6th Congress of Social Work - Moravske Toplice 2016

12. – 14. October 2016 - 6. Congress of social work

13. October 2016 - International symposium - Programm


In recent years, social work in Slovenia has found itself trapped in the vice of two circumstances of current concern that in part directly result from the last societal (economic, social, political etc.) crisis, and partly from longer-term trends in social policy that has been increasingly including the elements of neoliberalism. The first circumstance involves the changes in social legislation that are believed to be able to bring an increased efficiency and transparency in the exercise of rights to public funds. The second circumstance concerns the increasing share of people who live under the poverty threshold or experience various kinds of psycho-social distress and problems. Recently, we have been facing a new, large-scale challenge, namely: how to respond to the emerging and increasingly pressing global social issues that have become difficult to control. What we have in mind is the consequences of colonialist tendencies disguised in their modern forms and the more or less related wars, migrations, refugeeism, trafficking in persons and other forms of violence, the increasing poverty, devastation of natural resources of our planet, the ascending risk of ecological catastrophe, enhanced general imbalance of power and influence etc. These consequences of the above described circumstances present an opportunity for social work to bring together in the co-creative dialogue all actors participating in the processes of solving these complex problems, and to contribute to the development of the conditions enabling a better life for people and a fairer society.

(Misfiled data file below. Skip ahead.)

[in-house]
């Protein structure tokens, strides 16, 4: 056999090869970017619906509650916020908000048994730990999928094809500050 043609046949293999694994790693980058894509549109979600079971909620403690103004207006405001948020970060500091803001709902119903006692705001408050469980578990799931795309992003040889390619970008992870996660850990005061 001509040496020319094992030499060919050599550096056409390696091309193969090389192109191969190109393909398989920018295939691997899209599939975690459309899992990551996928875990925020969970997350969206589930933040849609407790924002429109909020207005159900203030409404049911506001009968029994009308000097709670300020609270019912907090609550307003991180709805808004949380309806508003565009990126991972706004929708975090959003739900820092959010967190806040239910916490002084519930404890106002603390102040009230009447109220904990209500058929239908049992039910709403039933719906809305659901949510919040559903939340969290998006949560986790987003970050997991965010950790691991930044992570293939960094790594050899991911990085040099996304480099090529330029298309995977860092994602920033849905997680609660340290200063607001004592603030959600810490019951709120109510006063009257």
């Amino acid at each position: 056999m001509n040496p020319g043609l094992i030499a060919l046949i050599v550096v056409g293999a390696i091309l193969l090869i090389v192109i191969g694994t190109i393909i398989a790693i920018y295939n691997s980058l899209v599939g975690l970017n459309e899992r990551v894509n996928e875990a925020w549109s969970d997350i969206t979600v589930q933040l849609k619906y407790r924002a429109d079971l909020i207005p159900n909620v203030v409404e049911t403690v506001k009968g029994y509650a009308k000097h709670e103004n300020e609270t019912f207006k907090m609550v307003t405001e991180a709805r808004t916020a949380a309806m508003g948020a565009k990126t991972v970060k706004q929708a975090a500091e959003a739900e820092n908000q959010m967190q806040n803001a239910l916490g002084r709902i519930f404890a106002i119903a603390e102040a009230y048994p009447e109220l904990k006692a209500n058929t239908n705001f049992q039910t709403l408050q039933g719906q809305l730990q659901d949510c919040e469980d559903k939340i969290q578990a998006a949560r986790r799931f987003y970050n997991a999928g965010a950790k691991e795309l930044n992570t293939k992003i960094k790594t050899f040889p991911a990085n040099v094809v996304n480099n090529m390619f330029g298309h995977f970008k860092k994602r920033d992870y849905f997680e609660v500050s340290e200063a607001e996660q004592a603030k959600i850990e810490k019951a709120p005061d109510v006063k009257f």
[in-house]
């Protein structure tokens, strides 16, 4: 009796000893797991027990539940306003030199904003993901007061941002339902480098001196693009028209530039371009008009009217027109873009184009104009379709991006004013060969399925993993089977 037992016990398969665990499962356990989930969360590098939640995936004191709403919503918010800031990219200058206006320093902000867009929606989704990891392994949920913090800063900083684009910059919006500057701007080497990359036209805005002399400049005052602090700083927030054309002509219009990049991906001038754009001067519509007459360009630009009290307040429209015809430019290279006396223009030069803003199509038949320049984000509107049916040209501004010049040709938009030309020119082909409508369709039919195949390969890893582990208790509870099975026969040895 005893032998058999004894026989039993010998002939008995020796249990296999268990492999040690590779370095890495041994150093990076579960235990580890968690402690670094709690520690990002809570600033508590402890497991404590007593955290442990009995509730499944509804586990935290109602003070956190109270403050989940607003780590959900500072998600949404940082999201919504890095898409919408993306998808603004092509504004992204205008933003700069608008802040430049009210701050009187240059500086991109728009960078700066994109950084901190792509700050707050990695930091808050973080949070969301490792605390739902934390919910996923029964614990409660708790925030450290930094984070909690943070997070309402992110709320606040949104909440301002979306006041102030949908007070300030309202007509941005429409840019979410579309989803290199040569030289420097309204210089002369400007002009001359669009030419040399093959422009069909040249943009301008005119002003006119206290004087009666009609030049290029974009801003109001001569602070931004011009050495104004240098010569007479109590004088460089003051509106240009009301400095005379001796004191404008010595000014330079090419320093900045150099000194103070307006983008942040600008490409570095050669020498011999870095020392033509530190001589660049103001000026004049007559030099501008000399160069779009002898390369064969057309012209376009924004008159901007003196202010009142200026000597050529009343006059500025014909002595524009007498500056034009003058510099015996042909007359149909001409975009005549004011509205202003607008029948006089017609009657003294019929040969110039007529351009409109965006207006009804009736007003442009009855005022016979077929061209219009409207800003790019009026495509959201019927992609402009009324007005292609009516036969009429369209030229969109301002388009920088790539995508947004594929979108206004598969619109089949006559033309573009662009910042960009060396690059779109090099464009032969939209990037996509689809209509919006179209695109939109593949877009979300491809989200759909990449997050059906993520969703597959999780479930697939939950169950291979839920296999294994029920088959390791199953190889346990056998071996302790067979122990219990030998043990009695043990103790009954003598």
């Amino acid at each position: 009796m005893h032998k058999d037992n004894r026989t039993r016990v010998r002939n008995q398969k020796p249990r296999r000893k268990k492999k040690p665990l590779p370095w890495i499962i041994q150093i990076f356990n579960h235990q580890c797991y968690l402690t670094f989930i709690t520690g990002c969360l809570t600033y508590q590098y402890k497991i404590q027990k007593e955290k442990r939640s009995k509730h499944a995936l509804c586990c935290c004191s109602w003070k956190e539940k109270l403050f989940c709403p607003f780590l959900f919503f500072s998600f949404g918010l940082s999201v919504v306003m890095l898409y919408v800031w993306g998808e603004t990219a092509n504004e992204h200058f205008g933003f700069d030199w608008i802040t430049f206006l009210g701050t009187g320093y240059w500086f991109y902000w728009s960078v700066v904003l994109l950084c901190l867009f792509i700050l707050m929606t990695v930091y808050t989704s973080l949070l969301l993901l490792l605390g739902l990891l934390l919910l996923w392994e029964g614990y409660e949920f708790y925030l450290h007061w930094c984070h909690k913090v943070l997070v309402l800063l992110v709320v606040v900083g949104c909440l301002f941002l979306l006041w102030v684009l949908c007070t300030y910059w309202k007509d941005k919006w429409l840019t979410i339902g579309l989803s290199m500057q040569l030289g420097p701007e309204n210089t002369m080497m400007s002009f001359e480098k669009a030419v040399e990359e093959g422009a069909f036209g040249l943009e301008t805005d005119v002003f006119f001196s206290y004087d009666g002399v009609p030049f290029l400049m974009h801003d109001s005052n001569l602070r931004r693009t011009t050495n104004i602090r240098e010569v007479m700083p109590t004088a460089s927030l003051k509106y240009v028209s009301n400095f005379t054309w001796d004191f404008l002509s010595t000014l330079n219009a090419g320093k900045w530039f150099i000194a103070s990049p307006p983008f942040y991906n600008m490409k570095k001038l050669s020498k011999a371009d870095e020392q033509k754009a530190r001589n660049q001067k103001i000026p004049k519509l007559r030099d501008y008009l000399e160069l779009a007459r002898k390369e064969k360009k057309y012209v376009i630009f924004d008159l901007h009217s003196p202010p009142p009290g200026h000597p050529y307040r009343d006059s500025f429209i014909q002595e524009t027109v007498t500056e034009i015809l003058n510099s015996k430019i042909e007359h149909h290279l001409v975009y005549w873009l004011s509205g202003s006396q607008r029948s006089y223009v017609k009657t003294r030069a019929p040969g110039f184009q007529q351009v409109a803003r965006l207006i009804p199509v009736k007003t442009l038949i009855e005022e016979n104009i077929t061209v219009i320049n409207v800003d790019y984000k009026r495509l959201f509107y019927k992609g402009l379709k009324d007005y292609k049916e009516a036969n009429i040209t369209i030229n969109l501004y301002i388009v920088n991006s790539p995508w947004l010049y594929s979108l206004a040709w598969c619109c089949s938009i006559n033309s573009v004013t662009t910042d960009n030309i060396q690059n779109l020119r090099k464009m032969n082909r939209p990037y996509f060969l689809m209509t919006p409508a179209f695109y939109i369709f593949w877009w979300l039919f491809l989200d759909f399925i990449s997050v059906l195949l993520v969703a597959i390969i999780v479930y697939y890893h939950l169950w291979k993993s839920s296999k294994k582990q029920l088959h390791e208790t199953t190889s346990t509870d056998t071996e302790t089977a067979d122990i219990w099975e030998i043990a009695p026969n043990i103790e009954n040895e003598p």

Kongres SD 2007 (25)In the 20th century, social work has outlined its place on the map of the existing professions and scientific disciplines, and relatively homogenously defined which are the central concepts and methods, ethical principles, target action fields and research fields, and the related key tasks of our science. The break of the centuries brings a number of shifts at the epistemological, cultural, economic, political, scientific, ethical and other levels of society. Modern ideas about the world of orderliness, security and control, safety, stability, rationality, predictability, development and progress are being gradually replaced by postmodern reflections about the impossibility of catching the world's complexities in matrices, about individual and social construction of reality and the related redefinition of personal responsibility of people to act in different organisational contexts. The ecological reflection about the individual's embeddedness in broader relational systems (family, neighbourhood, workplace, group etc.) and the embeddedness of these systems in even more complex systems of socially constructed assumptions (at the level of community and at the level of systems, such as social care, health care, education, justice systems, at the level of the state, and at the global level etc.). We have to deal with the challenges presented by the interpretation of unavoidable co-dependence, mutual circular interconnectedness of all these living contexts, and again, the co-responsibility of all actors involved for the world we are creating. The aforementioned changes are sometimes defined as a dialogical shift – the understanding of the role of language in the construction of reality makes us commit to explore conversational processes, within which reality is being established, maintained and changed. Social work can play a key role as a link between the actors that participate in different interaction contexts. Modern theories of complex systems, whose functioning is described in terms of uncertainty, unpredictability and changeability, offer a new, potentially sensible and hope-inspiring framework for the understanding of human society and encouraging its development in postmodernity.